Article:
SUZY: I’m from Miami, and I’m more familiar with chongas (the Cuban version of the chola). We have a similar thing going on as cholas in SoCal do, but it’s very classed and racialized. Certain aspects of being a chonga were just part of the regional style (big hoops, dark lip liner, penciled eyebrows), and I was one of millions of Cubans who made up the majority of the population of Miami. But once it is removed from its original environment or context, and taken to the mainstream, or predominantly white communities, [email protected] who rock that style are pegged with a derogatory label like ghetto, while Gwen does it and it’s fashion. Whenever I did my weird chonga/punk hybrid, just the way Gwen did, I wasn’t regarded as fashionable. I was regarded as trashy.
With the Indian stuff, I can’t speak to its cultural significance, but I did read this essay about “indo-chic” and its problems when appropriated. A side note: When I was 15 I became obsessed with Bollywood. I used to wear bindis and other Indian jewelry, and would be really flattered when anyone asked me if I was Indian. But in fact I didn’t know anything about Indian culture besides what was shown to me in Bollywood movies. I did the same thing with Native American culture after befriending a couple of Seminole girls in Girl Scouts. I’m actually descended from the Taino and Mayan people, but I was just tickled when people asked me if I was Seminole because they saw me hanging out with these girls. So I went to a couple pow-wows and bought different cultural signifiers without understanding them. Looking back, I was really naïve; my friends’ families fought tooth and nail to keep practicing their cultures in white America. My friends’ reservation had been set on fire by KKK members at least three times within their lifetime. In the early 20th century, indigenous children had been through state-run conditioning programs that forbade them to know their language and dress in their traditional garb. So, you know, I had to stop using these things as dress-up, because they had more significance than I could ever imagine. I guess I can’t compare something like chonga style to a ceremonial war bonnet, because it’s more of a regional or ethnic thing than a specifically religious/cultural tradition such as a bindi.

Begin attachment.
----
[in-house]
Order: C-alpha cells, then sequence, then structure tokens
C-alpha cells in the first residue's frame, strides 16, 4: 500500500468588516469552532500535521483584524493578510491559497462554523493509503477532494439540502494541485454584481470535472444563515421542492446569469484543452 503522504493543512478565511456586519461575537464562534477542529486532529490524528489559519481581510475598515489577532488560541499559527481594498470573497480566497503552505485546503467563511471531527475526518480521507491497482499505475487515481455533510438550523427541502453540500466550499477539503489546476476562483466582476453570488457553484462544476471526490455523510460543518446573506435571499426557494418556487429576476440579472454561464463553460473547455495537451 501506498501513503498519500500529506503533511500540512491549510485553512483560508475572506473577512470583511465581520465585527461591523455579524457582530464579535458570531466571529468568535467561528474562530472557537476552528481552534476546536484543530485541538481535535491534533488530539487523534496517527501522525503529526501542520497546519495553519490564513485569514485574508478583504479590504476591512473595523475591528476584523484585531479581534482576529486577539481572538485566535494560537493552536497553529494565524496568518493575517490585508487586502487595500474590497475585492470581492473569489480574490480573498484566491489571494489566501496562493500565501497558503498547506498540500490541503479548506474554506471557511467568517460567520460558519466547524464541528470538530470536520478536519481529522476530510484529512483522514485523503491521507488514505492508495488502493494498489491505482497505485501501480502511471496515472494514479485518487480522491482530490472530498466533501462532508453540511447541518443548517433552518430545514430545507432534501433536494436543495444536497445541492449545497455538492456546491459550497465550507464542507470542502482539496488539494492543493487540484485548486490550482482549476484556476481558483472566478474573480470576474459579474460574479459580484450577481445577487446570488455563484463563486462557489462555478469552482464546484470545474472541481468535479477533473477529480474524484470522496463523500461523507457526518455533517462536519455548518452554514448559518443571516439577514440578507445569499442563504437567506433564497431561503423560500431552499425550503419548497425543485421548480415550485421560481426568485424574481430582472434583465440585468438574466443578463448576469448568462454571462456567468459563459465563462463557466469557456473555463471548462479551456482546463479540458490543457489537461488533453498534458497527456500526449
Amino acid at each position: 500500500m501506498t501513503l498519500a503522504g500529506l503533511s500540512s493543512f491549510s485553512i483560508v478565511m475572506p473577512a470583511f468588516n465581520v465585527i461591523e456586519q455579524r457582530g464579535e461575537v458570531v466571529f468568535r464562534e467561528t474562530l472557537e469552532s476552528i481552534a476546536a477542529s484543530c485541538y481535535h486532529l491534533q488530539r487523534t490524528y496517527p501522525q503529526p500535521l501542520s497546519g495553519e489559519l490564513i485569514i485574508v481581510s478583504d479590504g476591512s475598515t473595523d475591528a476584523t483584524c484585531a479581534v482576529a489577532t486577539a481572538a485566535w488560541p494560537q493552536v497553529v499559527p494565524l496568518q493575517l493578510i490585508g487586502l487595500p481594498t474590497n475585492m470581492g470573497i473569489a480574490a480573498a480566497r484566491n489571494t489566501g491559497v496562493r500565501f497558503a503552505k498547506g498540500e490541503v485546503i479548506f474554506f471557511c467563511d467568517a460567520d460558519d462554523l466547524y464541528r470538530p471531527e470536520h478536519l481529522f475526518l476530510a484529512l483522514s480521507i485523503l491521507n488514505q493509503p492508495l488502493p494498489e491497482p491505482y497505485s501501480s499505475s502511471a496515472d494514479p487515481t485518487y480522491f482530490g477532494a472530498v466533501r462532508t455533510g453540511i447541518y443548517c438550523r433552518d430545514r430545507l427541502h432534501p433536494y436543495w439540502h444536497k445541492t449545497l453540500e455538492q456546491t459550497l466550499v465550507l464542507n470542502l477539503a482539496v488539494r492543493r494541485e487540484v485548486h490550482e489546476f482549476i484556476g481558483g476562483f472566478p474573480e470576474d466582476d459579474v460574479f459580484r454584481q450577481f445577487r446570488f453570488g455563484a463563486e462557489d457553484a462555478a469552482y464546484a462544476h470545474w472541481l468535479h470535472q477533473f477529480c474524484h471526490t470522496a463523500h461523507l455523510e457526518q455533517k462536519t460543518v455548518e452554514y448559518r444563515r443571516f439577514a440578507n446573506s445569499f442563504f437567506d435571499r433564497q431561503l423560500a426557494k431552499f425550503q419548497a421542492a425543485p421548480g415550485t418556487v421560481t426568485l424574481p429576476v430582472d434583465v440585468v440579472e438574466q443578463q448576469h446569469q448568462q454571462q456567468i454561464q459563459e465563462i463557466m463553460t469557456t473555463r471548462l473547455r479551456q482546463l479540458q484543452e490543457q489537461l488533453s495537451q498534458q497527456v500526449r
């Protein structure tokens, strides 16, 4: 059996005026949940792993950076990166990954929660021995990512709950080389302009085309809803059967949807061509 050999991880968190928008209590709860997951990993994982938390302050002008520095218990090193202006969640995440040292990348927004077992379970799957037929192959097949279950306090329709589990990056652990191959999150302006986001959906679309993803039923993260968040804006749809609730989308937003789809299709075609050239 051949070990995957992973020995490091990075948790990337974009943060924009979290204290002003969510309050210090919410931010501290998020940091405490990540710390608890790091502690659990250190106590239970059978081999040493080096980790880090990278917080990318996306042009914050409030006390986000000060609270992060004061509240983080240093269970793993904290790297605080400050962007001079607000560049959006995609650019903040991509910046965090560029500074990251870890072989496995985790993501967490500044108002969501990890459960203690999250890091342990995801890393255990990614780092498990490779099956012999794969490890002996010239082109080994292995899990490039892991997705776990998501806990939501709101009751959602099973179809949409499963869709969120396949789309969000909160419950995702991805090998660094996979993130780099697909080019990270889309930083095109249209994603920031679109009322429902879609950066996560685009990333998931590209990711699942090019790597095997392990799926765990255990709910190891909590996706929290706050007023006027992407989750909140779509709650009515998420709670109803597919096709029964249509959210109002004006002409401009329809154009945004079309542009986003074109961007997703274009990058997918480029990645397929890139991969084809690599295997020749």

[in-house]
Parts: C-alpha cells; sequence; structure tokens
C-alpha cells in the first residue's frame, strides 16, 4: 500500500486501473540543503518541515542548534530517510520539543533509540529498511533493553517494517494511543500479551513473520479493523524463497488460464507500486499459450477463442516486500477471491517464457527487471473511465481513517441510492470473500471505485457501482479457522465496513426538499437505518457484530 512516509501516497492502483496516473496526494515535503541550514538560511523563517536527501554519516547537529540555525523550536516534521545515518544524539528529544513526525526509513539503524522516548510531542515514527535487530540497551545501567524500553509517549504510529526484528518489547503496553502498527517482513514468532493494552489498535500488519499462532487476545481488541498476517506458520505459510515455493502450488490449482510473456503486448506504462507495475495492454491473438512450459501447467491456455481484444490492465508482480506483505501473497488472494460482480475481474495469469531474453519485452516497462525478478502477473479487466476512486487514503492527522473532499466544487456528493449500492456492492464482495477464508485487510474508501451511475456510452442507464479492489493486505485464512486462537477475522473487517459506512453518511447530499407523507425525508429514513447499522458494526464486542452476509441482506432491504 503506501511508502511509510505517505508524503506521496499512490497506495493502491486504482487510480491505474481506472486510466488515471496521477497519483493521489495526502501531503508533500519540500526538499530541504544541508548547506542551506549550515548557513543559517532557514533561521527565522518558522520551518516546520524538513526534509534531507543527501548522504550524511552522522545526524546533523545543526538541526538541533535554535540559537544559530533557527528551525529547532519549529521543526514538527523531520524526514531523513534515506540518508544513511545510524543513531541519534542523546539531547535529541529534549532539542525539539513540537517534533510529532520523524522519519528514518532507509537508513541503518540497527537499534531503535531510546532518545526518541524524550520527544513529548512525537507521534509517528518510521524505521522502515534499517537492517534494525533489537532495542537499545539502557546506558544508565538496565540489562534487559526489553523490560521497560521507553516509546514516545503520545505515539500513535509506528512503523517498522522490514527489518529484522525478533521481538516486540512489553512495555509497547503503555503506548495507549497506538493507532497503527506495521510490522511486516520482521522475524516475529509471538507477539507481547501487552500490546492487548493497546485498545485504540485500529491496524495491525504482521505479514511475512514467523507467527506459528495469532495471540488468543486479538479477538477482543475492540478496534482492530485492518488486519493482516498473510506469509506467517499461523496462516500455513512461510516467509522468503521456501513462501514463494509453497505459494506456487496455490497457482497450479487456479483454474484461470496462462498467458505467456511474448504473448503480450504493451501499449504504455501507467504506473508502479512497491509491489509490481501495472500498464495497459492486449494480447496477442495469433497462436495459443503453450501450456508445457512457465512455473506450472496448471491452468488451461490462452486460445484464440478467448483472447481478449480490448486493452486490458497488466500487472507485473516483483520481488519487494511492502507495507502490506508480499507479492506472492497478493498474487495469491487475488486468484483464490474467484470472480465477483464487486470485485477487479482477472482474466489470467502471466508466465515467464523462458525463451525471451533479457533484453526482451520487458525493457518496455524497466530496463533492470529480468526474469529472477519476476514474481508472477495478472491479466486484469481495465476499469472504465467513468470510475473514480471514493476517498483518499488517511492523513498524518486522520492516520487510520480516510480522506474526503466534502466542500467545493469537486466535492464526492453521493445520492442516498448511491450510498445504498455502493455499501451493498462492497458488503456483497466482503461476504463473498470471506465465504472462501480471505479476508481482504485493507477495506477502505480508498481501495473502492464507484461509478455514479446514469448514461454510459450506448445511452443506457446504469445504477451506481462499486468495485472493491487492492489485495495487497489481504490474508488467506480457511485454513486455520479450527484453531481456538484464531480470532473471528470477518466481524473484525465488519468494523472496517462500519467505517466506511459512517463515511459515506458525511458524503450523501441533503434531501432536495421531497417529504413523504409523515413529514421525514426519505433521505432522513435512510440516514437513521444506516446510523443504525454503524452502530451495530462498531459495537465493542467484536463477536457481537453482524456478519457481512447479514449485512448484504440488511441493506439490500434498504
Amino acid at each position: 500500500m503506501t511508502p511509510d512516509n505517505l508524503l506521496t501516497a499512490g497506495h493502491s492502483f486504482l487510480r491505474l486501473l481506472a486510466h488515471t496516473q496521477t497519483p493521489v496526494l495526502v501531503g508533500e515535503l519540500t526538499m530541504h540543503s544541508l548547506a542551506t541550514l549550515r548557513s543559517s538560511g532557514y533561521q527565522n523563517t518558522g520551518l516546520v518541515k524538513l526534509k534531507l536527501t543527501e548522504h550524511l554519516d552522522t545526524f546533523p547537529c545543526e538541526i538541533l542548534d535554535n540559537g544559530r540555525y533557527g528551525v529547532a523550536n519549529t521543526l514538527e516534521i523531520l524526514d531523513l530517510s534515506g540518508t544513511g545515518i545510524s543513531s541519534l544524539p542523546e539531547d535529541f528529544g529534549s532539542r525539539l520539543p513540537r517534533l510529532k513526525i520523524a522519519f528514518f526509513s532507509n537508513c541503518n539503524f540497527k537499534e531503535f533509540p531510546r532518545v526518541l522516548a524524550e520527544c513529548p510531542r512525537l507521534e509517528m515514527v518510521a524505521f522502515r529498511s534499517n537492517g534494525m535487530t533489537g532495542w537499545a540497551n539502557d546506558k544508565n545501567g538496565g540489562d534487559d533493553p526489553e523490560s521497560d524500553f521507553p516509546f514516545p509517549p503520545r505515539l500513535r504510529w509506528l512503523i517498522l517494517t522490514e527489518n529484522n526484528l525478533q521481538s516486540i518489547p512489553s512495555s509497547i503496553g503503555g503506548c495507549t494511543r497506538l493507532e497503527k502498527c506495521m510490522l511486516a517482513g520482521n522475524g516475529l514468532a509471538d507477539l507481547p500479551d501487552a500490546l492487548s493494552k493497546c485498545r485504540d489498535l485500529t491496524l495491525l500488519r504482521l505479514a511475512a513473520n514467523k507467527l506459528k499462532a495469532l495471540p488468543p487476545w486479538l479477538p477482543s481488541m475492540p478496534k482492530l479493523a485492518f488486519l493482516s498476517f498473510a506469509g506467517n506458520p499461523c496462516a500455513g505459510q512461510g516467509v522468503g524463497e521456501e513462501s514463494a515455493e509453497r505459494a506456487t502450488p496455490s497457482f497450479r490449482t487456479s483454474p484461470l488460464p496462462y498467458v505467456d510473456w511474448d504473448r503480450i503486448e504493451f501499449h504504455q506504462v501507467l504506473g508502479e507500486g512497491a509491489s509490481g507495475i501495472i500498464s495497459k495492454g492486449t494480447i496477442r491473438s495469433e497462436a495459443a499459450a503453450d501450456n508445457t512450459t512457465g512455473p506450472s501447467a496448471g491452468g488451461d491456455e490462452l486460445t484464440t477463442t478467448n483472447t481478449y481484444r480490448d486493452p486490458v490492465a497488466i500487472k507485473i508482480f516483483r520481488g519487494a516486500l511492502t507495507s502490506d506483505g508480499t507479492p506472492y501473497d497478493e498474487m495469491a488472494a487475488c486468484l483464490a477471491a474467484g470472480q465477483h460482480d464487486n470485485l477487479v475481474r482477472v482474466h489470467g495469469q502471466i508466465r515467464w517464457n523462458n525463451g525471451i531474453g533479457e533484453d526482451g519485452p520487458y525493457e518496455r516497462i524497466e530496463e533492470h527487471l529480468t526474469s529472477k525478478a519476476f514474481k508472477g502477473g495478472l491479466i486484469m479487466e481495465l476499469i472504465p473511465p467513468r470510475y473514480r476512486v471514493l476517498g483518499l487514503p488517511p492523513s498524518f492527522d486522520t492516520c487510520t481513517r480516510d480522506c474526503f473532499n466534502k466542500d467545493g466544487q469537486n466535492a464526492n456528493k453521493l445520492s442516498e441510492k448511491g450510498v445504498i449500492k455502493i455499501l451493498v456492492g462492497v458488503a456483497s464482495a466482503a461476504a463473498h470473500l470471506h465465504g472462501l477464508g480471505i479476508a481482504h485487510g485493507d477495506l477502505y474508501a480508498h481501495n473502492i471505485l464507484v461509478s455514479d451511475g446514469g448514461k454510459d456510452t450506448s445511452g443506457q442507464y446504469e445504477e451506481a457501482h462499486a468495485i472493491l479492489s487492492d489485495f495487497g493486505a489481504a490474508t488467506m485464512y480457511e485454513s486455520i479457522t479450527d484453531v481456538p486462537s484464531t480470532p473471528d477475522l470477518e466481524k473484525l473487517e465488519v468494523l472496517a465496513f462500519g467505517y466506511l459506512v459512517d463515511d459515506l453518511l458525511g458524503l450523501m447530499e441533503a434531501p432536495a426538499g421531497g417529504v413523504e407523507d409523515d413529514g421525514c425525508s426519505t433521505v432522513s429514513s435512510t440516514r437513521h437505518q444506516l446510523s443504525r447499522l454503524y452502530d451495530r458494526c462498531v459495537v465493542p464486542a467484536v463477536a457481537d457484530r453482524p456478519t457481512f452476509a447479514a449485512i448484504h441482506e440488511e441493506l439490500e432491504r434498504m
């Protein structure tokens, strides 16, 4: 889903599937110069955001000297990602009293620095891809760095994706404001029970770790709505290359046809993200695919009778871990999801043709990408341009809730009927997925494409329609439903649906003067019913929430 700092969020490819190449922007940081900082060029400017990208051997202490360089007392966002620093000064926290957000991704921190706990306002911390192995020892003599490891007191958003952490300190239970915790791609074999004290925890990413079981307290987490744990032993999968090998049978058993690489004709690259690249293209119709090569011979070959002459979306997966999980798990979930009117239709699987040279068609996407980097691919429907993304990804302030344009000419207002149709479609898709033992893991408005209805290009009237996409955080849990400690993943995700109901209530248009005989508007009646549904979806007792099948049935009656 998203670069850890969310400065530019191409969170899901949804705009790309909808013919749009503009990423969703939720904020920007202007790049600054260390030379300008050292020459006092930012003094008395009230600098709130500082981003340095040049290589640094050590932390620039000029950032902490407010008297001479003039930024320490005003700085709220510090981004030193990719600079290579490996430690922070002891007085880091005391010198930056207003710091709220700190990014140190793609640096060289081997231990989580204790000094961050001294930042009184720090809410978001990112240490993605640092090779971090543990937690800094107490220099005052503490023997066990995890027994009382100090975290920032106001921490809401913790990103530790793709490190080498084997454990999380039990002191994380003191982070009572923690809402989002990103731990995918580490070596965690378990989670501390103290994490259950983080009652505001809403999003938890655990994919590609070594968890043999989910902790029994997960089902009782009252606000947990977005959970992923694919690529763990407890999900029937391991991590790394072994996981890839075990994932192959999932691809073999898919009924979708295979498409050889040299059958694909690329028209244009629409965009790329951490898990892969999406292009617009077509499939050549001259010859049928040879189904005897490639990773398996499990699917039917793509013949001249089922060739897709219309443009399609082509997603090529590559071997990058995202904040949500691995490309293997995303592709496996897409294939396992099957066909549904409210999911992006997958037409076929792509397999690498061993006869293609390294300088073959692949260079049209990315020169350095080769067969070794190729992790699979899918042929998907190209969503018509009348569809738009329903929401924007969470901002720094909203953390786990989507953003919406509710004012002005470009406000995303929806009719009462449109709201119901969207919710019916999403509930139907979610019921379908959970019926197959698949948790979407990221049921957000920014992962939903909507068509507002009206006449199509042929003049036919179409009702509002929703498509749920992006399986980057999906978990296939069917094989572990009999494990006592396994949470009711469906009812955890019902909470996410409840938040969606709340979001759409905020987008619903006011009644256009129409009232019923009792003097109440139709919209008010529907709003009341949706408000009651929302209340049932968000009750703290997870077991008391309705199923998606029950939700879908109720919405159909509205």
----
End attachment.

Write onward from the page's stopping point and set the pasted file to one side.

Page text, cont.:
ANAHEED: I am ashamed to say I wore a bindi when I was in India in my early 20s. I was hanging out with Indian girls my age there and they were all wearing them purely as decoration, not as a specific religious/cultural practice. They would buy them as stickers and put them on in the bathroom and hand me one too. Girls in India wear bindis just to look cute/cool too, you know? So I’m not disagreeing with anything you’re saying, Suzy, but it’s not like only white people divorce these things from their religious/cultural roots. A [email protected] isn’t some pure “ethnic” life force that can’t be self-aware and can’t reference something from chola or chonga culture in a one-step-removed “fashion” way. So WHERE IS THE LINE, you know what I mean?